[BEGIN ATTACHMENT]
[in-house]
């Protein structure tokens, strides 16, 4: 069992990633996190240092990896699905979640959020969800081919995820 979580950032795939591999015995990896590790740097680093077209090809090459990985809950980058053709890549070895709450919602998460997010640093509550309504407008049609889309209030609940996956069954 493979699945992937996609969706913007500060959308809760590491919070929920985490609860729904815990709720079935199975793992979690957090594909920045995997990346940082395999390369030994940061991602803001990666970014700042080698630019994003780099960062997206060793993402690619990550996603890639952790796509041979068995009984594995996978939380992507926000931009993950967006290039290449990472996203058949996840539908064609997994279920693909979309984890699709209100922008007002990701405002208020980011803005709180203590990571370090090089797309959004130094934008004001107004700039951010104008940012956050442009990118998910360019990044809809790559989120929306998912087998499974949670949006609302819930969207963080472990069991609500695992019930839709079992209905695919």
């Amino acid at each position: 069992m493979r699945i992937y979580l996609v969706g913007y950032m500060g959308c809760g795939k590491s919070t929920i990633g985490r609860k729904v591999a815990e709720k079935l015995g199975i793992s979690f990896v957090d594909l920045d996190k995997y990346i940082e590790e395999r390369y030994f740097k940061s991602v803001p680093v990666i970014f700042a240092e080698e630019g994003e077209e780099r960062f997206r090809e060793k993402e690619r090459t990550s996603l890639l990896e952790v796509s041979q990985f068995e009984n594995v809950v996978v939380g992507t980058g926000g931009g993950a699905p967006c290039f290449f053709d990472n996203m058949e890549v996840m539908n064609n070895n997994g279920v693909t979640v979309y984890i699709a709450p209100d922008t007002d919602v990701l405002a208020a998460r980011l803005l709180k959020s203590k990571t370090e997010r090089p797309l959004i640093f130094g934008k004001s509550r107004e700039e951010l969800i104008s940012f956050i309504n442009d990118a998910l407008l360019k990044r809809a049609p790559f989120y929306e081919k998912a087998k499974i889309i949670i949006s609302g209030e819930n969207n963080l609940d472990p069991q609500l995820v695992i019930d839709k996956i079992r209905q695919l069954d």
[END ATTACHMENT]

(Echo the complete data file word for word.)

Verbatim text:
[in-house]
């Protein structure tokens, strides 16, 4: 069992990633996190240092990896699905979640959020969800081919995820 979580950032795939591999015995990896590790740097680093077209090809090459990985809950980058053709890549070895709450919602998460997010640093509550309504407008049609889309209030609940996956069954 493979699945992937996609969706913007500060959308809760590491919070929920985490609860729904815990709720079935199975793992979690957090594909920045995997990346940082395999390369030994940061991602803001990666970014700042080698630019994003780099960062997206060793993402690619990550996603890639952790796509041979068995009984594995996978939380992507926000931009993950967006290039290449990472996203058949996840539908064609997994279920693909979309984890699709209100922008007002990701405002208020980011803005709180203590990571370090090089797309959004130094934008004001107004700039951010104008940012956050442009990118998910360019990044809809790559989120929306998912087998499974949670949006609302819930969207963080472990069991609500695992019930839709079992209905695919």
């Amino acid at each position: 069992m493979r699945i992937y979580l996609v969706g913007y950032m500060g959308c809760g795939k590491s919070t929920i990633g985490r609860k729904v591999a815990e709720k079935l015995g199975i793992s979690f990896v957090d594909l920045d996190k995997y990346i940082e590790e395999r390369y030994f740097k940061s991602v803001p680093v990666i970014f700042a240092e080698e630019g994003e077209e780099r960062f997206r090809e060793k993402e690619r090459t990550s996603l890639l990896e952790v796509s041979q990985f068995e009984n594995v809950v996978v939380g992507t980058g926000g931009g993950a699905p967006c290039f290449f053709d990472n996203m058949e890549v996840m539908n064609n070895n997994g279920v693909t979640v979309y984890i699709a709450p209100d922008t007002d919602v990701l405002a208020a998460r980011l803005l709180k959020s203590k990571t370090e997010r090089p797309l959004i640093f130094g934008k004001s509550r107004e700039e951010l969800i104008s940012f956050i309504n442009d990118a998910l407008l360019k990044r809809a049609p790559f989120y929306e081919k998912a087998k499974i889309i949670i949006s609302g209030e819930n969207n963080l609940d472990p069991q609500l995820v695992i019930d839709k996956i079992r209905q695919l069954d």